Don’t get me wrong. These drugs can be life saving – short term. That’s the key – short term. While a person is healing from an ulcer or surgery it can be absolutely essential to decrease the amount of acid that’s created in the stomach so the tissues can heal properly. After the healing is complete, those drugs need to go – fast!

Even after a short period of time it can be challenging to wean off PPIs. The longer you depend on them, the harder it becomes. We think of addictions and what comes to mind is pain pills or heroin. Sadly, proton pump inhibitors are every bit as physically addicting, just in a different way.

Morgan Grams, an epidemiologist at the Johns Hopkins Bloomberg School of Health led the research resulting in the upcoming JAMA Internal Medicine article. The study focused on evaluating the potential for PPIs to increase the chances you’ll develop chronic kidney disease. While the report wasn’t conclusive in itself, the findings were disturbing enough to cause Grams to warn all of us to only use these drugs when they are absolutely necessary.

Here’s the core issue. If you experience heartburn or indigestion of any type, there’s a reason. Your body is trying to tell you that something needs to be changed. Often it’s your diet (sorry, but that’s the truth). Actually, dietary shift can make a huge positive impact on digestive issues over 80% of the time.

It also might be that it’s time to purchase some digestive enzymes. As we age, our enzyme and acid production decreases so we can use a little help in that regard.

Commonly, after years of unhealthy eating habits, our internal bacterial balance is way out of wack. Probiotics can be your lifesaver in this case.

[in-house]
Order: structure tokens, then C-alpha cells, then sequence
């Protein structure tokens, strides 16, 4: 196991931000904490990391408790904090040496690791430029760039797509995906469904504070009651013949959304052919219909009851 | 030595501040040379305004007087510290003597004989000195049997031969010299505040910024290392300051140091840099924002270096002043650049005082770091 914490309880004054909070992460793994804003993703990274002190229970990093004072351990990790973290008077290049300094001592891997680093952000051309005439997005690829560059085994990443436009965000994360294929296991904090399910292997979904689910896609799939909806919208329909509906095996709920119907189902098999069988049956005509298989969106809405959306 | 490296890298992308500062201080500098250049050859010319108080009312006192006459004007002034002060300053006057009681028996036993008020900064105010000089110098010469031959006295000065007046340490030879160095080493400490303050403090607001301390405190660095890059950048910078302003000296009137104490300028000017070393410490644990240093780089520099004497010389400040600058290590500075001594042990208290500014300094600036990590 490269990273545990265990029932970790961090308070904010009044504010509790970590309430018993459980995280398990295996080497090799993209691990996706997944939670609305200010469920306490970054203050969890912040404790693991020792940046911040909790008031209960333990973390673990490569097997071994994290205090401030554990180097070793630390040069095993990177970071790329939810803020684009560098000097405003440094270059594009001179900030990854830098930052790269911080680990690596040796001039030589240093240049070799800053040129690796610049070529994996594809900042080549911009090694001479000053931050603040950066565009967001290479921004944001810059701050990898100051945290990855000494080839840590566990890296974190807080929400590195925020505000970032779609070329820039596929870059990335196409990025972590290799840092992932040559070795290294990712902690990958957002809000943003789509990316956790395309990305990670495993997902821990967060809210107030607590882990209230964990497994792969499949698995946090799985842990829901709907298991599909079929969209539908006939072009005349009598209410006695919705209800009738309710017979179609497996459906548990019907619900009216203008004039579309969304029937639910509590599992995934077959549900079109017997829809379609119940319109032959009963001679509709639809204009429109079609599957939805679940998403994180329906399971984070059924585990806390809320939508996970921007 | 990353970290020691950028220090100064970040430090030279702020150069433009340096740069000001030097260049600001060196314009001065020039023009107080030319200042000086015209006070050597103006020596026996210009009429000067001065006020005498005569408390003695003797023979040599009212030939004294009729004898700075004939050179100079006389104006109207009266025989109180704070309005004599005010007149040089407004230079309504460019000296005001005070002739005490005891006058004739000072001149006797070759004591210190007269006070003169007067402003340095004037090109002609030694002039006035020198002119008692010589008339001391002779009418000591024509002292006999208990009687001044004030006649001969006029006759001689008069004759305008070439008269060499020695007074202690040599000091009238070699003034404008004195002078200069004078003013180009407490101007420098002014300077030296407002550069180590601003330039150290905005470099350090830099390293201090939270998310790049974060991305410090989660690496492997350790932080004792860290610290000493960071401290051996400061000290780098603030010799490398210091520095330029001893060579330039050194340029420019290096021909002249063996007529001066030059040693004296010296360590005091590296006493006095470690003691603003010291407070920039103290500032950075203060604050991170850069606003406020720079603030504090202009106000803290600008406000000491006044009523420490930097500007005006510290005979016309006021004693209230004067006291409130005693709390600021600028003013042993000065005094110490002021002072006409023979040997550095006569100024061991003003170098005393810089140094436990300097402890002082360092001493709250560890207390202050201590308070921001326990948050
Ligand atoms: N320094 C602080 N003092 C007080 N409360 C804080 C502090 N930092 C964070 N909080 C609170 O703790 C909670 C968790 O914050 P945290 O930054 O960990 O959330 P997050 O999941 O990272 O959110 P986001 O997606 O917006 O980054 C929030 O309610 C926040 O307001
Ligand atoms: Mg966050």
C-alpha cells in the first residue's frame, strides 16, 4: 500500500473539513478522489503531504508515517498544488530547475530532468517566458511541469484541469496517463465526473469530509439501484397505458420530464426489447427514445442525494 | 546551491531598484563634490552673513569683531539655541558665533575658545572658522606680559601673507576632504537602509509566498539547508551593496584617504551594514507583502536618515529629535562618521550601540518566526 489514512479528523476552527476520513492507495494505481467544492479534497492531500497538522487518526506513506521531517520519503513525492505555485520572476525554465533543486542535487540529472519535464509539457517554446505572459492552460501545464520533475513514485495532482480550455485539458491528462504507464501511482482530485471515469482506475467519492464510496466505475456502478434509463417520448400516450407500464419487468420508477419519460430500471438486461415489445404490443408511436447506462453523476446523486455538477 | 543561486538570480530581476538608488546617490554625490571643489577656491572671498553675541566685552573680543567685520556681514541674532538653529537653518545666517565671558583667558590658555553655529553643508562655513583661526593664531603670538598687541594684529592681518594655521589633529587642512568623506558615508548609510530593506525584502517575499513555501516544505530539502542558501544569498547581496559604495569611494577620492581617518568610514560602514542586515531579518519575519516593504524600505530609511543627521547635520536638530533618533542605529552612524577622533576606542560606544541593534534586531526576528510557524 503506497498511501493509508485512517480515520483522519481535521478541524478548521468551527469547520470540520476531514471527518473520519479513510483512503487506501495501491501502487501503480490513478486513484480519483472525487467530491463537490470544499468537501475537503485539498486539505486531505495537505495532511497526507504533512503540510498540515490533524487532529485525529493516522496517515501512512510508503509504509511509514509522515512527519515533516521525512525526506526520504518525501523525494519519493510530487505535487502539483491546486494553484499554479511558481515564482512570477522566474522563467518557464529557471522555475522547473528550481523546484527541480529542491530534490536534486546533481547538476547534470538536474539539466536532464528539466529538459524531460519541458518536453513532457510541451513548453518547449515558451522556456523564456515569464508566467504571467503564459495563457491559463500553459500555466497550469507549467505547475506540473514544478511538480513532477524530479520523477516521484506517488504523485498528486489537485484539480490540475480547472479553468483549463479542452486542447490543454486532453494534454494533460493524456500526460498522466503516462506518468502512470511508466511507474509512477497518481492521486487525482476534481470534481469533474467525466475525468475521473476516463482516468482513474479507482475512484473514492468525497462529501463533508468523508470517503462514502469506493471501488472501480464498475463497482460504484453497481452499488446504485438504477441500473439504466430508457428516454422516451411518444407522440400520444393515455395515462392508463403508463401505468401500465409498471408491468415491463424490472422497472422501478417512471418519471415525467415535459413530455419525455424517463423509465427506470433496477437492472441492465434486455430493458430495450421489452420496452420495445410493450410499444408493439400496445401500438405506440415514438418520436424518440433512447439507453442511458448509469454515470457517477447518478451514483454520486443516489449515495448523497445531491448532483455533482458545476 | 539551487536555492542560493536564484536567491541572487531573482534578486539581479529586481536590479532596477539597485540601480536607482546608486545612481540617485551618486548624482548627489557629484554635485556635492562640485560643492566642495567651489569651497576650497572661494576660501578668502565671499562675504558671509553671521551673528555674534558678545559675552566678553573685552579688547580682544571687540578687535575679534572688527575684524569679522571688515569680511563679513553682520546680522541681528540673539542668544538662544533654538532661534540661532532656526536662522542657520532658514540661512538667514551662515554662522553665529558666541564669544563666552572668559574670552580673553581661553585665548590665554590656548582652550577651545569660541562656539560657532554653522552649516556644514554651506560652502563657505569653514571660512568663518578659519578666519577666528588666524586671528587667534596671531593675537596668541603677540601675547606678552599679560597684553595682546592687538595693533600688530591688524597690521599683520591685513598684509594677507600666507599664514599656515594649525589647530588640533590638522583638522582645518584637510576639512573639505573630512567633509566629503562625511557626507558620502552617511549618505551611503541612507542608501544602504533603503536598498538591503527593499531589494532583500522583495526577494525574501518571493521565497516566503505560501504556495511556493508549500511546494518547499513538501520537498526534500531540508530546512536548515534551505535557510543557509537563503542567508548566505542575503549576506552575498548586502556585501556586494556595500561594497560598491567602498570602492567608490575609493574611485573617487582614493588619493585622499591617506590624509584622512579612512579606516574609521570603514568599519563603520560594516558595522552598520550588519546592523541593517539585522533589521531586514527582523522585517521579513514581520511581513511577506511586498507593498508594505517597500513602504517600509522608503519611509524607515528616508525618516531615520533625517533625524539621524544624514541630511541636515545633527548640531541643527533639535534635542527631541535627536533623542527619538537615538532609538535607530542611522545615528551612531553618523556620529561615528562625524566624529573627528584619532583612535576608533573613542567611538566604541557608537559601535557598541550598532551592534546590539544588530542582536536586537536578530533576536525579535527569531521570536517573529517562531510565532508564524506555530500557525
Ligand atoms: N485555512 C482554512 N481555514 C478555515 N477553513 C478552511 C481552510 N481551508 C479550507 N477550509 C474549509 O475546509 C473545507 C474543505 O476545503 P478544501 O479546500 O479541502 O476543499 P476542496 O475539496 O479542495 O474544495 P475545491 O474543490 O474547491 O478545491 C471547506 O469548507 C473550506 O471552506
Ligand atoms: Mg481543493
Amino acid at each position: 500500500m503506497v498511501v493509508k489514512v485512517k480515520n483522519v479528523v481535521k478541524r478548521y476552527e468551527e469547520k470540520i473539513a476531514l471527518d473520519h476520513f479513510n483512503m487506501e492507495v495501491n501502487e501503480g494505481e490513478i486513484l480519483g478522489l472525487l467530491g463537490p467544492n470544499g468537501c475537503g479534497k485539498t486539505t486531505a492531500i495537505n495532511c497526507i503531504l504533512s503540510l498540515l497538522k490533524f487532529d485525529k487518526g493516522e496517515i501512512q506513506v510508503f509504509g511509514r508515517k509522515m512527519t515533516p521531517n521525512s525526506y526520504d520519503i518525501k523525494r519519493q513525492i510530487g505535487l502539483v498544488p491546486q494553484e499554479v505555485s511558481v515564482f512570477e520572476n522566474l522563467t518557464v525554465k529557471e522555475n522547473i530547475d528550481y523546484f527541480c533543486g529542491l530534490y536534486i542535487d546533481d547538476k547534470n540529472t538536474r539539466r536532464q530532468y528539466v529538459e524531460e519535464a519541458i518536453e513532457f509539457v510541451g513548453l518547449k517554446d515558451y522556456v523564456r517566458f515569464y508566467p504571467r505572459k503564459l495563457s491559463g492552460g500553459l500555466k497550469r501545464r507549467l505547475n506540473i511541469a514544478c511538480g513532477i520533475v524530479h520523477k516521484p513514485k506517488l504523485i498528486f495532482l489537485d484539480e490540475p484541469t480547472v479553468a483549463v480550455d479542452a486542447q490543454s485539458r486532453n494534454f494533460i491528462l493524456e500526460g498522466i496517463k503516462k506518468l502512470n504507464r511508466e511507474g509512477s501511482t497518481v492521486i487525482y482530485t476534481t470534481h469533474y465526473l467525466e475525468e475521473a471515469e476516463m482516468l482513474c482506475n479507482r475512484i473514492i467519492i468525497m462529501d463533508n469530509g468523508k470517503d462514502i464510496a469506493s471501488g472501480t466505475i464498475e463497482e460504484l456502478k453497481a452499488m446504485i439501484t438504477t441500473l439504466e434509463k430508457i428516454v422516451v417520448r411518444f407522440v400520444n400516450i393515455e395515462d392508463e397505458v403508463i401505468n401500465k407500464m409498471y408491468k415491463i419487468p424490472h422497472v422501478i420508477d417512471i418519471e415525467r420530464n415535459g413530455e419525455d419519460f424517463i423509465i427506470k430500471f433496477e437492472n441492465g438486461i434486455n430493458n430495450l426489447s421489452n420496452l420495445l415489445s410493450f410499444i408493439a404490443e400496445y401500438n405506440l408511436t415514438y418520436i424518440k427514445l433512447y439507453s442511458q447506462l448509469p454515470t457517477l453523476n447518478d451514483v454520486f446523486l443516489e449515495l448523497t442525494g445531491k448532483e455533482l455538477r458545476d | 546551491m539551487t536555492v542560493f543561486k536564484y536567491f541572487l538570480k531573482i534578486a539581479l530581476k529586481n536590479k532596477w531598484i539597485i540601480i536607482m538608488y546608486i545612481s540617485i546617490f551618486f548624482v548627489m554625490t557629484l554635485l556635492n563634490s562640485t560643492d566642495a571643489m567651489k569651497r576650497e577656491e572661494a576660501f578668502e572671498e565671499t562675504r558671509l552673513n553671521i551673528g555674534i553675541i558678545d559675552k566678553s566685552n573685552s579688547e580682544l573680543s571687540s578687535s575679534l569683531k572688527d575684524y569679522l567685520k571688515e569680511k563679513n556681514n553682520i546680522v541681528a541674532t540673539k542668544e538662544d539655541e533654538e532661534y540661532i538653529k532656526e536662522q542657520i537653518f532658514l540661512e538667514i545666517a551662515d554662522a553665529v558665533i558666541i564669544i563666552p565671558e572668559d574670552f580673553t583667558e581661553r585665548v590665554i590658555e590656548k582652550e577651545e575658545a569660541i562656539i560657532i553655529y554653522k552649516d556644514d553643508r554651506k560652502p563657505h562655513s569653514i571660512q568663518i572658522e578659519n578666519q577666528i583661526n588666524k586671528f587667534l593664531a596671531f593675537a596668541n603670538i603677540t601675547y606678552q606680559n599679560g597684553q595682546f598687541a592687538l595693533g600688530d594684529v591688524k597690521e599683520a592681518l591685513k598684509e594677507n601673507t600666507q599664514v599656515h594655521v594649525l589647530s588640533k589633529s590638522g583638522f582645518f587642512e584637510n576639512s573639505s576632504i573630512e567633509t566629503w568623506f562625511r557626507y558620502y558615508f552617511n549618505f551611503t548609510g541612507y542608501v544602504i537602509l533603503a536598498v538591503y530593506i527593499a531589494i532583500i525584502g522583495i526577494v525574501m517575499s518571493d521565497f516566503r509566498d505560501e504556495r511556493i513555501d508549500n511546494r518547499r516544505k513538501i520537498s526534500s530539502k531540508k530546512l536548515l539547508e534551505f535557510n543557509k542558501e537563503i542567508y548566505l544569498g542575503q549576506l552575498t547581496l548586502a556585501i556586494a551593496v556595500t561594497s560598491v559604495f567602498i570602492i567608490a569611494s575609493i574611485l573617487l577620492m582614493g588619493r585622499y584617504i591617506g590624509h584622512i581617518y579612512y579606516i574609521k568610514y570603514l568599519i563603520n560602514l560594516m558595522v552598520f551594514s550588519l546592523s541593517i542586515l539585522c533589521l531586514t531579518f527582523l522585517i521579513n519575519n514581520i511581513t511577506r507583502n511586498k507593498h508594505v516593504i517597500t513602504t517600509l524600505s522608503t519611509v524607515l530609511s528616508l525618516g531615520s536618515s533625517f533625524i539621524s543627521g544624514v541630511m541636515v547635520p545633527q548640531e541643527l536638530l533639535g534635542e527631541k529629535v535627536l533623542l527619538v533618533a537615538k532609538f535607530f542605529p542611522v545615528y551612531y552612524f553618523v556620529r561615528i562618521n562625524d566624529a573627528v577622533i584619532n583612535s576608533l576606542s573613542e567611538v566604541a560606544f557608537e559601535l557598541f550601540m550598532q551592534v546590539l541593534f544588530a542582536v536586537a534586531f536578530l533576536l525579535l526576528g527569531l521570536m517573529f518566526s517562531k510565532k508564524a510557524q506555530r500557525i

I implore you – before you start popping PPIs to quell that burning feeling, get a tiny bit creative. Try other digestive aids. Even bust way out of your box and consider a different eating plan! It’s not fun to suffer. I know that. However ignoring the real issue that is screaming for your attention by covering up the symptom will come back to bite you – possibly in your kidneys.

I wish only good digestion for you always!

Proton Pump Inhibitors Decrease Gut Microbial Diversity

Filed in Heartburn, Human Microbiome, PPIs | Posted by lsmith on 01/07/2015


Proton pump inhibitors (PPIs) are one of the most commonly prescribed medications in the United States, earning billions of dollars for pharmaceutical companies. PPIs markedly decrease the production of stomach acid as a treatment for conditions in the upper digestive tract such as acid reflux, ulcers, and Helicobacter pylori infection. While these medications are sometimes necessary in the short term, long-term use has been associated with a number of adverse effects, including a 74 percent increased risk for Clostridium difficile infection according to a five year follow-up study of 100,000 patients taking a proton-pump inhibitor daily.1

In a recent study published in the journal Microbiome, researchers explored a possible explanation for the link between PPI use and C. diff infection.2 They found that after 28 days of either low- or high-dose PPI treatment in healthy individuals, the diversity of microbes in the gut was decreased in a similar way as is found in individuals who are infected with C. diff for the first time.

C. difficile infection occurs when gut microbial diversity is decreased.3 When diversity is down, the pathogenic C. diff can more easily gain the upper hand. In this study PPI use reduced microbial diversity, which helps to explain how PPI use is associated with C. diff infection.

“Evidence has been mounting for years that long-term use of proton-pump inhibitors poses increased risks for a variety of associated complications, but we have never really understood why,” noted John DiBaise, MD, lead researcher. “What this study does for the first time is demonstrate a plausible explanation for these associated conditions.”

While more studies are needed to work out how the bacterial diversity decreases, two main mechanisms are postulated in this study:

  • Increased bacterial load entering the colon
  • Changes in dietary proteins entering the colon

In a previous study by Kanno, et al, PPI use increased all groups of fecal bacteria they looked at with the exception of decreased Bifidobacterium.4 So when the protective diversity of bacteria are decreased by PPIs, there will be an increased load of bacteria entering the colon that knock out many of the beneficial bacteria. This is seen in C. diff patients and also in patients with small-intestinal bacterial overgrowth (SIBO).